We need to talk around education and youth unemployment
Michael Mercieca writes for real business
Michael Mercieca, Chief Executive of Young Enterprise, writes:
“After much speculation, predictions and comment, George Osborne has delivered his last Budget before the May election. But for all the fanfare of ISAs and reducing the deficit, there was a worrying lack of talk around education and youth unemployment. Is there a sustained and long-term plan for the next generation?
ONS’s latest Labour statistics show youth unemployment to be triple the headline rate, at 16.2 per cent. While this is an improvement of 0.4 per cent from the previous quarter, it remains far too high, and represents a large number of young people who are unemployed and economically inactive; 1.4m in total.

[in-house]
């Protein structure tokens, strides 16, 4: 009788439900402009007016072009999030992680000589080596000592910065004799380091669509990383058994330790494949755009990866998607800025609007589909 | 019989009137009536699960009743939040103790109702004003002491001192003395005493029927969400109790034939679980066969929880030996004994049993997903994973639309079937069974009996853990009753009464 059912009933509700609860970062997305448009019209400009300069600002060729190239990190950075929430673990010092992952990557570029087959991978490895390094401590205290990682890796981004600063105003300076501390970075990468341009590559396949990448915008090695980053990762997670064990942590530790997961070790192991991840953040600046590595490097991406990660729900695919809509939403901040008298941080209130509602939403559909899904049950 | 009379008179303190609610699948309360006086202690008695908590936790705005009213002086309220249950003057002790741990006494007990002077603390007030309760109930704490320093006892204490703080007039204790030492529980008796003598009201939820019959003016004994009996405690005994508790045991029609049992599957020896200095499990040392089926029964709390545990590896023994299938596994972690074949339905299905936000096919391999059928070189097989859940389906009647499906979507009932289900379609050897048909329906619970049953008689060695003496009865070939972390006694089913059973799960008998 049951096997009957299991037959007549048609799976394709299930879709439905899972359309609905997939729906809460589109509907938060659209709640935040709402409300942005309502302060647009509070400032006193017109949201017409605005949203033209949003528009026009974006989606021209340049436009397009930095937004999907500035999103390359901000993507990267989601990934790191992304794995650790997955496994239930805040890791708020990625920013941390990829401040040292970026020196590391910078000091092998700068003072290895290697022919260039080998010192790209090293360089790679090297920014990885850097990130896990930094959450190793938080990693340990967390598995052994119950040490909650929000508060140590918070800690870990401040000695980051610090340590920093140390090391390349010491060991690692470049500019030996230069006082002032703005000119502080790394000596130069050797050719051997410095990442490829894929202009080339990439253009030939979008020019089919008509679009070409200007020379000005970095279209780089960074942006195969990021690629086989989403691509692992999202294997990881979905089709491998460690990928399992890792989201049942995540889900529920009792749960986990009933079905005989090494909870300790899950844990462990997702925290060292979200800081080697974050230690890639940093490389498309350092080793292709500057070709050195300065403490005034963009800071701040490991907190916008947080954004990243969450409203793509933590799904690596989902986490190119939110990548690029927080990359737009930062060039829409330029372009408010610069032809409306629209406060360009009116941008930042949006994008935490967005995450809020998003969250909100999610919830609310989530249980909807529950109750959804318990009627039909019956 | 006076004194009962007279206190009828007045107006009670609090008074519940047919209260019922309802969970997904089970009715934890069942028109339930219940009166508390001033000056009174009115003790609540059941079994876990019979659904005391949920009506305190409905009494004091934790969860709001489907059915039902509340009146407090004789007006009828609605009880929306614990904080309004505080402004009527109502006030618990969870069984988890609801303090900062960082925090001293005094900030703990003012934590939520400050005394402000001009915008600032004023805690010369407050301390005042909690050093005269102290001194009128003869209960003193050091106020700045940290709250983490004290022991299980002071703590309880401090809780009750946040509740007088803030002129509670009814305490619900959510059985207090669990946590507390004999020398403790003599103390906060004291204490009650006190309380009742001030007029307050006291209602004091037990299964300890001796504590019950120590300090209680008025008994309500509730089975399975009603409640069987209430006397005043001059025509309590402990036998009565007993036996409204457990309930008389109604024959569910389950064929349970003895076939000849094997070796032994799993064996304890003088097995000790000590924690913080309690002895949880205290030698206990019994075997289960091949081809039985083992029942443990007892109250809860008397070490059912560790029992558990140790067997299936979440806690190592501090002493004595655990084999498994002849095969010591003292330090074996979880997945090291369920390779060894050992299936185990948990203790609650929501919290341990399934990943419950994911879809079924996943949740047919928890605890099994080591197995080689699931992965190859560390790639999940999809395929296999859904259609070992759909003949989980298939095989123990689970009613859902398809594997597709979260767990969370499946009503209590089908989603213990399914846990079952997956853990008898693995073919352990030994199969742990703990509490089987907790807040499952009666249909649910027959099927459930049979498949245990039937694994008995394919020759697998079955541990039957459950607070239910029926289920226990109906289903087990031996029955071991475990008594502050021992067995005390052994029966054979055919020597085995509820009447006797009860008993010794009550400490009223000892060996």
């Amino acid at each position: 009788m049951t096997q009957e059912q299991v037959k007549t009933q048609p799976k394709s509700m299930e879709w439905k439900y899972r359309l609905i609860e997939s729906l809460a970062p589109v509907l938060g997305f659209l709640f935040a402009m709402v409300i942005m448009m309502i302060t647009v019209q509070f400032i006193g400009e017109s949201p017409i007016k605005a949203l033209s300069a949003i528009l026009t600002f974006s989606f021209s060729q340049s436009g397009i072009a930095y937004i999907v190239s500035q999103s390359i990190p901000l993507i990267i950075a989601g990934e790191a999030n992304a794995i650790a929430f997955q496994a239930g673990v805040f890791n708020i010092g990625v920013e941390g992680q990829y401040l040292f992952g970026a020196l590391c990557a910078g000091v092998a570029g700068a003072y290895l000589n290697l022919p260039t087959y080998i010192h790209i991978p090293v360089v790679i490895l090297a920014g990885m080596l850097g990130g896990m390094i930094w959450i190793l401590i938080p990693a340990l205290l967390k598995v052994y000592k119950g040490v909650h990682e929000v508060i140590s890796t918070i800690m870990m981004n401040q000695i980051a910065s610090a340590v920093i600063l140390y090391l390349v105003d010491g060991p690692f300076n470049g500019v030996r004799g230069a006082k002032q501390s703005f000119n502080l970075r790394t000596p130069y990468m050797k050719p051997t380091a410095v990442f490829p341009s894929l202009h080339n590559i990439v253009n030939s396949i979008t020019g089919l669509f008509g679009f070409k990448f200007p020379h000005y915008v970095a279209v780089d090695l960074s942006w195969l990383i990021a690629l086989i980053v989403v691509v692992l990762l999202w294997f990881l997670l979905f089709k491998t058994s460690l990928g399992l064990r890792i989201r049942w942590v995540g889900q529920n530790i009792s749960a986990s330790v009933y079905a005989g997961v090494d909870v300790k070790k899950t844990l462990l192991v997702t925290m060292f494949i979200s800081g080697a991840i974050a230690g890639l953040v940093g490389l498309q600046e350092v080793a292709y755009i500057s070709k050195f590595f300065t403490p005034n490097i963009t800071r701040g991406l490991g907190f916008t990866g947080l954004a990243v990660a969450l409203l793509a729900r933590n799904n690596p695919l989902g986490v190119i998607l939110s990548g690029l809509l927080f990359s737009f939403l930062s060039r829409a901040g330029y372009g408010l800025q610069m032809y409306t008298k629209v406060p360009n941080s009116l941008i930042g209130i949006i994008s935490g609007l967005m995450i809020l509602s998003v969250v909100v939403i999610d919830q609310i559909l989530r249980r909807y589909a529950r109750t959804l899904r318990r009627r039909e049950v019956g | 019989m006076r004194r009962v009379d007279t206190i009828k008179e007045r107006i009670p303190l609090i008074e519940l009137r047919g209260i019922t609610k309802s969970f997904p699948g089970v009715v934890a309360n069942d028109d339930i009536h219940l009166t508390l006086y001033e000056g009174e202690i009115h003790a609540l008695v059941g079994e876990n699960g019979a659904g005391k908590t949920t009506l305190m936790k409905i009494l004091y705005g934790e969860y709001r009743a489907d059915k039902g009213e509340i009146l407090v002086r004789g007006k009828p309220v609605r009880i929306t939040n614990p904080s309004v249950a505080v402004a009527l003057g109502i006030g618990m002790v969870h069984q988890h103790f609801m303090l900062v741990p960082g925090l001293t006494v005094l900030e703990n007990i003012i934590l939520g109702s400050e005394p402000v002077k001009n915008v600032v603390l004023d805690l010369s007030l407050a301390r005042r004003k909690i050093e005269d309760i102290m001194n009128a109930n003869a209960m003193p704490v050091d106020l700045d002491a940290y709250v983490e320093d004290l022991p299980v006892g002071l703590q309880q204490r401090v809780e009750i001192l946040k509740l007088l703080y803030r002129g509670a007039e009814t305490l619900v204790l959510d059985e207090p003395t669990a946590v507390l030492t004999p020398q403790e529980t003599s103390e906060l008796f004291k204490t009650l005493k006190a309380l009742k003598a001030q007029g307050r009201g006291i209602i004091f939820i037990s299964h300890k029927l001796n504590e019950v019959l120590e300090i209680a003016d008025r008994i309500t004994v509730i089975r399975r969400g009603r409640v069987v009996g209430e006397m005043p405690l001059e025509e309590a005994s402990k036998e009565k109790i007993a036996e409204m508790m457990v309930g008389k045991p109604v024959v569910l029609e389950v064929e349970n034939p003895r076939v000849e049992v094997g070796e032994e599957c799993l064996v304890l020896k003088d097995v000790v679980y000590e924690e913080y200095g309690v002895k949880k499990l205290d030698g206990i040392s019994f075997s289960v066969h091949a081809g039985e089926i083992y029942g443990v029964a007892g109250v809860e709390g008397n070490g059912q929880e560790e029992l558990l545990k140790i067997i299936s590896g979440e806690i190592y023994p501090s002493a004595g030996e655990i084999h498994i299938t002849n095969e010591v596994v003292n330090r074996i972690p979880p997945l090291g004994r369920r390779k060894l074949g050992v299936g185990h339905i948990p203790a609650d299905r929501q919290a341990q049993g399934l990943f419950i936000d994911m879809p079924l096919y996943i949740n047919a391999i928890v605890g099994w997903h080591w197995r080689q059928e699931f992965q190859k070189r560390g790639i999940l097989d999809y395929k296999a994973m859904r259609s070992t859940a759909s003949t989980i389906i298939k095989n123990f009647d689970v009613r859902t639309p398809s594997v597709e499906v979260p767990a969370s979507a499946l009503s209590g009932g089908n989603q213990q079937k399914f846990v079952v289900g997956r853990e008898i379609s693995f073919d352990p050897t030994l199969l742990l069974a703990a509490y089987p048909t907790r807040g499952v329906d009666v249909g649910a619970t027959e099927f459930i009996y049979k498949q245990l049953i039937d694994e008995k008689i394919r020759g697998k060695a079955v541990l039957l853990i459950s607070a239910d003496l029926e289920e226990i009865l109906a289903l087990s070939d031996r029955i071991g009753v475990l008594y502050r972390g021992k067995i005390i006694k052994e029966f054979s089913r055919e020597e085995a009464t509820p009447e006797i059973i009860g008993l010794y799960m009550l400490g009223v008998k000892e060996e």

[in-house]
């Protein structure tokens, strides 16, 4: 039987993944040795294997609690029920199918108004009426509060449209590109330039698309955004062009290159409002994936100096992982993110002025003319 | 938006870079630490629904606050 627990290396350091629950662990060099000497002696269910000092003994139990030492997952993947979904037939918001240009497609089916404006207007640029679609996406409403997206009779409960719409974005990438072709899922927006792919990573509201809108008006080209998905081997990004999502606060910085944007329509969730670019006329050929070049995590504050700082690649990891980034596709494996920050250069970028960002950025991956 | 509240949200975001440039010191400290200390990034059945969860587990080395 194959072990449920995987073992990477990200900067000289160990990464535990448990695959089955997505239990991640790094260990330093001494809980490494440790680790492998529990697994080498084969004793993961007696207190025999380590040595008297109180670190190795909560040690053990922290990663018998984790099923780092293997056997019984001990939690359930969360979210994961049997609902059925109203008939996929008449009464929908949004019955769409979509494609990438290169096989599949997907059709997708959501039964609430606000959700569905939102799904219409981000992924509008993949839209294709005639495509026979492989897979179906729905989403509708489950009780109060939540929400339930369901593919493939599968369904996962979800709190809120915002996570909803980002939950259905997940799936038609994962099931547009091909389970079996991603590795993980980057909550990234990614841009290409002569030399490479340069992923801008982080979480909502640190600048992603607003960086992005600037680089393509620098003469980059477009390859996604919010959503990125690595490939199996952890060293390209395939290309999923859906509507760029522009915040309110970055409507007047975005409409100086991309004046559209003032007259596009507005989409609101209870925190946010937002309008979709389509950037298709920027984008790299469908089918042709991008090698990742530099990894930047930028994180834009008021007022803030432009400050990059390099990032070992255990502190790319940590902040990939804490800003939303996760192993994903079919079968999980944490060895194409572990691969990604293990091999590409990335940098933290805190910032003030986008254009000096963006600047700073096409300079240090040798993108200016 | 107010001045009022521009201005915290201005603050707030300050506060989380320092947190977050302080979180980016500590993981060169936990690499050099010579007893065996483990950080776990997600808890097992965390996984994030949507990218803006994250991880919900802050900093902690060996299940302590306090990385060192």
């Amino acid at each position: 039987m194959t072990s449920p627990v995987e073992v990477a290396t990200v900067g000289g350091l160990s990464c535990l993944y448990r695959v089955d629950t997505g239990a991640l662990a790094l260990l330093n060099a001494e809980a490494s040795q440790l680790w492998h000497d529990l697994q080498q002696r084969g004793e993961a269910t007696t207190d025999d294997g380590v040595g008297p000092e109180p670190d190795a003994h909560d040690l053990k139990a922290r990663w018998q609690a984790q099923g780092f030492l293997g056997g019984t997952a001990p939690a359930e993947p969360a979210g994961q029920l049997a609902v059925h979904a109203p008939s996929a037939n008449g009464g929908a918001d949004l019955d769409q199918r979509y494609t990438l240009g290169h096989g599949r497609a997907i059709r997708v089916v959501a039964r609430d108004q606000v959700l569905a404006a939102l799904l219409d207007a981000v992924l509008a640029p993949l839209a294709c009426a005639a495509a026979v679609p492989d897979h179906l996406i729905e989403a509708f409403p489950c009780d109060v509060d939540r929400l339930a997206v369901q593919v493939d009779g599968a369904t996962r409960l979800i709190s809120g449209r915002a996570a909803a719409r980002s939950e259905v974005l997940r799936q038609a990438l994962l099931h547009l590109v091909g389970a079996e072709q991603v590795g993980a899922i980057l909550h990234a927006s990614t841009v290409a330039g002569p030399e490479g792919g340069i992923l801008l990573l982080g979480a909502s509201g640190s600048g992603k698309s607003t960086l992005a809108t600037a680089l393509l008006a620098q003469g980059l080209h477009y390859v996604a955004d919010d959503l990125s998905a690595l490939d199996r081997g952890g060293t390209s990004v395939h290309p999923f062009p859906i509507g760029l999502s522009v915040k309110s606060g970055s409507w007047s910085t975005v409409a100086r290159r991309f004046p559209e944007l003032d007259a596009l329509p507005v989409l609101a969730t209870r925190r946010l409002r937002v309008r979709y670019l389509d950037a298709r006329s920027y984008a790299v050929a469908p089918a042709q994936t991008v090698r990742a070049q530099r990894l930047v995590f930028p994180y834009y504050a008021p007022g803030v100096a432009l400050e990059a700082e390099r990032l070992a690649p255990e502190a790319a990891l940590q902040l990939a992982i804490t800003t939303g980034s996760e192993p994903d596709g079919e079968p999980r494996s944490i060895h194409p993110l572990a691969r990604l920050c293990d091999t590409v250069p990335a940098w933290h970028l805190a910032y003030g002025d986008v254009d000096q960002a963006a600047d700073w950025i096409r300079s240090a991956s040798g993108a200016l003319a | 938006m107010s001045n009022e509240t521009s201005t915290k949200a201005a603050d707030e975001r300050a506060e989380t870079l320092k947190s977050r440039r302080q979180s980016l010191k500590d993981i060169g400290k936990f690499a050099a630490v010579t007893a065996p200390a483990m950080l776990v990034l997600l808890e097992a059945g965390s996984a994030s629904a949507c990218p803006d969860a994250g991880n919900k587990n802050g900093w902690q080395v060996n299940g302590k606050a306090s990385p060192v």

Despite employment being on the up across the country, which is important for the improvement of the economy, youth employment is still nowhere near where it should be, for example Germany’s and Norway’s youth unemployment rates are at seven per cent and 7.5 per cent respectively.
This change should be made at grassroots level; in school. Research from the Money Advice Service shows that adult money habits can be formed as young as seven. As such, beginning financial education in primary school and making it a statutory part of the curriculum will make a real difference to nationwide levels of financial literacy and capability. Future generations will finish education equipped with essential life skills, making them more prepared for work and life and more employable.
The government should place emphasis on the importance of financial capability and savings, and giving young people the advice they need. By providing people with the tools and ability to see the bigger picture, they will be in a healthier financial situation and be able to leave the credit culture behind.”